and shadbushes hold smoke blossoms into May.
I’ve filled my yellow bag with the transparent brain
of a baggie submerged in a stream, Bud cans so faded
their words appear Russian, a paint can that burped
its last gob of white latex onto a stone wall—
the burial mound for bottle glass, burger clamshells,
a condom. The dead porcupine I boot-toed off the road
left a toothpick trail of quills. But a golf ball?
It doesn’t belong here! Not this alien probe
from manicured suburbs, where I served my youth
pushing mowers and painting garages. Only once
did I place my faith in my hands gripping
a golf club. At 17 I swung with fury and power,
topping weak grounders down the fairway,
or lofting grass divots I didn’t bother to replace.

What kind of mind invented the golf ball?
The same that invented the cover girl’s pout?
The perfect, unattainable sonnet? The insult
so clever and true it lives under your skin for life?

I lift the golf ball from its silt pocket,
dimpled eyes no different than dimpled chin.
I bounce it hard on the pavement, a bounce
it obviously loves, hopping over my head.
Even on Mars it would feel at home,
never lonely, hungry, or broke.
How can you make a golf ball cry?
How can you make it understand?

So I was adamantly opposed when, in the late Nineties, a developer proposed clearing a Catskills ridgetop for a golf resort. Wasn’t America already branded with golf courses? Why scalp a forest in a wilderness park to lay down perfect green turf like a skin transplant from the suburbs? Didn’t Canada geese already have enough grazing lands for themselves? No, I said, let’s save this ridgetop for the yellow bellied sapsuckers and other woodland birds.

So I hiked up there. Shangri-la it wasn’t. Heavily logged over the years, the forest was thin, runty, and sunny, a far cry from the wilderness protected farther up the ridge by the Catskills Forest Preserve with towering oak canopies and deep shade. But I did find something well worth preserving. Not one, not two, but three beech trees clustered together offering the mark of bear claws. In autumn the animals scampered up the trunks for the beech nuts in the crown. As it happens, the spread of bear claws is the same as our fingers, so I touched my fingertips to the claw scratches as my way of shaking hands. Americans may be golf maniacs, but I sided with the bears.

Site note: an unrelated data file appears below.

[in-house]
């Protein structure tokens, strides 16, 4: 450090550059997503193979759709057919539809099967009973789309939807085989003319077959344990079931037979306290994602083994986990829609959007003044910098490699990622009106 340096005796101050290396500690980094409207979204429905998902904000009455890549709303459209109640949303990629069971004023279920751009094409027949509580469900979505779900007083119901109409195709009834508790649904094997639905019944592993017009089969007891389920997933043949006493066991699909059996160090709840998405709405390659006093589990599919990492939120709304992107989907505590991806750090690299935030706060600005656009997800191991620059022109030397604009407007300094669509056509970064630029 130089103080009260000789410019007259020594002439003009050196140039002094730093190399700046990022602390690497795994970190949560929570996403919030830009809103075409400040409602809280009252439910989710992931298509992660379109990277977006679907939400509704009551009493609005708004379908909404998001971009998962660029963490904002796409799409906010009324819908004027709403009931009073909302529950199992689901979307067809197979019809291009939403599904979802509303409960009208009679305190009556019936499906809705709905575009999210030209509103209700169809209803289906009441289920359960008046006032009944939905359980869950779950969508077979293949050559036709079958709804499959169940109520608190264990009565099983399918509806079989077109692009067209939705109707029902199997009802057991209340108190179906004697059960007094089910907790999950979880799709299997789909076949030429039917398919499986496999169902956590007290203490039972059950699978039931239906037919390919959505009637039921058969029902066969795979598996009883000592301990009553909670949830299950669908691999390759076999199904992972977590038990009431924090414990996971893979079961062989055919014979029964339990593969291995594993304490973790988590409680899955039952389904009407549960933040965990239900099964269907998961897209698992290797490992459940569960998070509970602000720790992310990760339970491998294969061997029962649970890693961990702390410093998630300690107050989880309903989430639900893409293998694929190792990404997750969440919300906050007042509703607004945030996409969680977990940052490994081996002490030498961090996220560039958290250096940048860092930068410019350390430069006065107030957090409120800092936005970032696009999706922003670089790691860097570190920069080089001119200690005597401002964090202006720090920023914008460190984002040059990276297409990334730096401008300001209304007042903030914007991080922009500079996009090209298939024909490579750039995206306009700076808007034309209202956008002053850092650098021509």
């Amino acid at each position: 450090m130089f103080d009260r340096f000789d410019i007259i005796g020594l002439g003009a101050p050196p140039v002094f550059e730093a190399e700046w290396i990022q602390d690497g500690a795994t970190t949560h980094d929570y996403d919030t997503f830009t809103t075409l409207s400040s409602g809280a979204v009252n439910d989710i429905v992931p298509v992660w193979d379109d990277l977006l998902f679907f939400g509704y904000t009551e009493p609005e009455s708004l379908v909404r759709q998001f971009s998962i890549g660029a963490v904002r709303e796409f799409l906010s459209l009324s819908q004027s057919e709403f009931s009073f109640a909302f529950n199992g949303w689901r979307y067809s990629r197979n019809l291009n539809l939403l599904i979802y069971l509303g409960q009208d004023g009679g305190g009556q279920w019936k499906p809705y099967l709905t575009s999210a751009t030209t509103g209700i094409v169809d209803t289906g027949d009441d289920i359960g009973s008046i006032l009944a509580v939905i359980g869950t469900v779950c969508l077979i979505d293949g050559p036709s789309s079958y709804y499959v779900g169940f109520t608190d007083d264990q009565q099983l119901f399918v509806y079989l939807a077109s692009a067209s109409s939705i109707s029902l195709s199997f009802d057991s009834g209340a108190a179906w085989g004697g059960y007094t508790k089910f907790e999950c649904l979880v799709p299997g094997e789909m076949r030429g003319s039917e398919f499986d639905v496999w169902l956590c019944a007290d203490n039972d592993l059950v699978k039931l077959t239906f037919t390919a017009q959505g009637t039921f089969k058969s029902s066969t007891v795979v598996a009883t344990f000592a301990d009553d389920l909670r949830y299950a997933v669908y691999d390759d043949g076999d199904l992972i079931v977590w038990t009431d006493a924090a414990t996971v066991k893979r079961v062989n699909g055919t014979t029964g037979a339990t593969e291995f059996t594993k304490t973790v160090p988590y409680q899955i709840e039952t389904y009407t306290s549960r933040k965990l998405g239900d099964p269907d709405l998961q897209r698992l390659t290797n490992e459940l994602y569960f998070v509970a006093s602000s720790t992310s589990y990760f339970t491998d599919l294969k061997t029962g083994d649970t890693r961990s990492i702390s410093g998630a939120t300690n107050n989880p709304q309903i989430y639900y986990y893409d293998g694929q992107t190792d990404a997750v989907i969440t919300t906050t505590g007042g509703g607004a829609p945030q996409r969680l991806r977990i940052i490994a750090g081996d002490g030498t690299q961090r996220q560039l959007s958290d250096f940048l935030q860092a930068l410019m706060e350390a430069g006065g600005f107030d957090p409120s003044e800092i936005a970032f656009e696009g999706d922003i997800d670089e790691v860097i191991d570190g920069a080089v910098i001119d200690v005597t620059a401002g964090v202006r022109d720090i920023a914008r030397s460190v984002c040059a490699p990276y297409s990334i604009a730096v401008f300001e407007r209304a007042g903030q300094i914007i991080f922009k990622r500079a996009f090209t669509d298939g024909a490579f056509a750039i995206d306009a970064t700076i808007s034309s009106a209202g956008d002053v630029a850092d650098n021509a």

It’s a free country of course. No one will cure us of golf anytime soon. But I say, for a true adventure, try bushwhacking the Catskills, not golfing them. By bushwhacking I don’t mean donning a pith helmet and wielding a machete like a British character in a jungle movie. I simply mean leaving the trail to find your own way to the summit and back down again with a map and compass. As you go, you’ll discover a pride at navigating your way through the wilds, a pride as old as our ancestors out on those African plains. They didn’t bother themselves, chasing after little white balls. So why should we?

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The Mother Grouse Blog is produced by Will Nixon, author of My Late Mother as a Ruffed Grouse and Love in the City of Grudges available on-line.

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Bruce Weber and I Collaborate on a Poem (It gets wackier)

The August issue of Chronogram published a collaborative poem by Bruce Weber and myself.

Lines Never Written by e.e. cummings

under a gray sky epiphanies linger like frost on the tongue
sparrows taste best when swallowed by the sea
moose live long lives without reading Leaves of Grass
schoolyard sandboxes never forget their tragedies
kerouac’s mother refused to suckle him while drinking brandy
e.e. cummings loved the way vowels shimmy their hips
walt whitman placed dancing girls on his dope scale
congress has outlawed house plants that grow the color of money
many people have tried to ruin the alphabet
but no one can stop us from writing with shadows

We followed an exercise from the January issue of Poets & Writers: